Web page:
Jewish World Review Sept. 22, 2011 / 23 Elul, 5771
In the lane next to you: A driverless car
By Dale McFeatters
http://www.JewishWorldReview.com | Perhaps because so many technical journals flow across my desk, I missed this particular automotive milestone. All summer, two driverless cars have been tooling about Berlin, guided by a sophisticated -- as opposed to, say, a Tandy TRS80 -- computer linked to a precision satellite navigation system, cameras and laser scanners on the roof and the bumpers.
The navigation system is in the trunk, which worries drivers like me with hard-earned paranoia. One bump from the rear at a stoplight, the GPS goes nuts, and you find yourself helplessly headed for Peru until you run out of gas on a particularly dangerous stretch of the Mexican border.
No worries, though. Your driverless car automatically dials the Matamoros police and summons help, in German. The police, assuming they can find a translator, may be less than motivated when they learn they are effectively talking to a robot. Thus, a false identity like Enrique Iglesias might prove helpful, until a bunch of angry Mexican cops take a ball peen hammer to the car.
The engineers behind the German prototypes -- $551,000 Volkswagen Passats -- say the driverless cars recognize other moving cars, pedestrians and such common motoring hazards as buildings and trees. It can even see, explained on engineer, "if the traffic lights ahead are red or green and react accordingly." We'd be pretty happy if they could recognize yellow lights too because no one in this country can.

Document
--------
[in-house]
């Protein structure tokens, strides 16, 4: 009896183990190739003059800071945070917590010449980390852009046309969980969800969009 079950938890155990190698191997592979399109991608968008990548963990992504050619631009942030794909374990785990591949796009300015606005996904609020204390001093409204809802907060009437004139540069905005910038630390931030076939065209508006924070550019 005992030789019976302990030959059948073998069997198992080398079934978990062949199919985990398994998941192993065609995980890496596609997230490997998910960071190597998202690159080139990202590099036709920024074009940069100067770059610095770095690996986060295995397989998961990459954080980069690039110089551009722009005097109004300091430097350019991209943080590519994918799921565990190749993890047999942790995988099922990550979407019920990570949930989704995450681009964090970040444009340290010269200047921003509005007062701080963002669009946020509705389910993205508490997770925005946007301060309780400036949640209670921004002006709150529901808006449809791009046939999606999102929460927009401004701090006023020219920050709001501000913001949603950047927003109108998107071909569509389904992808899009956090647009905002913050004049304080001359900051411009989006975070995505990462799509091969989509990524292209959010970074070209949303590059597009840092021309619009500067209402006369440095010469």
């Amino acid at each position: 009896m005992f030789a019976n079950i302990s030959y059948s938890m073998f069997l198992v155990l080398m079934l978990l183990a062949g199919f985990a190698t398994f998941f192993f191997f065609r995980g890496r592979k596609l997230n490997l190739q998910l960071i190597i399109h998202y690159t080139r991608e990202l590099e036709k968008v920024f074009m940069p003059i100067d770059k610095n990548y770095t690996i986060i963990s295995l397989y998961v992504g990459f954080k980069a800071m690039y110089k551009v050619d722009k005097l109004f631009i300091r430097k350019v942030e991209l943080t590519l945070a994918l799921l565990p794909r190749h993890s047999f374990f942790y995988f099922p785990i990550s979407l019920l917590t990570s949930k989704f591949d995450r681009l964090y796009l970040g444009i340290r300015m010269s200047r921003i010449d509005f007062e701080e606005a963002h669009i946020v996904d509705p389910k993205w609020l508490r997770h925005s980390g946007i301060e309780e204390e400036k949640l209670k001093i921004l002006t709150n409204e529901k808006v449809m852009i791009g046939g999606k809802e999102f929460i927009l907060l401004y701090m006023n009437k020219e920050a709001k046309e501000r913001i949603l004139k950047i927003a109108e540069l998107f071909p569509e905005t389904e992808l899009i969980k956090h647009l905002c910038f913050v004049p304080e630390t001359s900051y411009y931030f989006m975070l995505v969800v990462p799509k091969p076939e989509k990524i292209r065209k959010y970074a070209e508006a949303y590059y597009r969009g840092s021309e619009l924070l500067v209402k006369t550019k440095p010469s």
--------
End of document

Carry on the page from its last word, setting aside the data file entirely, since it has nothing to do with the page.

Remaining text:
Much to my disappointment, the description "driverless" turns out not to be quite accurate. The Berlin police allowed the tests of cars, according to the Associated Press, "under the condition that a safety driver sits behind the steering wheel, even if he doesn't touch anything -- not the steering wheel, gas pedals or brakes."
This is a little bit too much like having your mother teach you how to drive, stabbing desperately at an imaginary brake pedal on the passenger side, edging ever closer to the middle of the seat to be poised to grab the wheel and sucking in her breath at random, distracting intervals.
The Volkswagen researchers could have saved themselves some time by studying the traffic in any major American city. There, the cars are not truly driverless; they're just not driven because the person behind the wheel is texting, catching up on office work on his laptop, eating or arguing with talk radio.
The cars have been allowed to run around unchaperoned on automotive test tracks but any consumer use is 30 to 40 years away. The head of the Free University's artificial intelligence group said, "This kind of technology is the future of mobility." How is it mobility if the car is going somewhere and you're not?
It may be able to drive itself, better and more safely than you, but, at bottom, it is still a car. You can't send it to gatherings you'd rather not attend: "Bill couldn't be here but he sent his Volkswagen. What a thoughtful guy. And, look, there's a fruit basket in the back seat."
The engineers say the car will one day respond to remote control commands, meaning you can tell it to go park itself and when it's time to leave summon the car by iPad or iPhone. This could mean some hard feelings with valet parkers but all progress comes with a price, slashed tires maybe.
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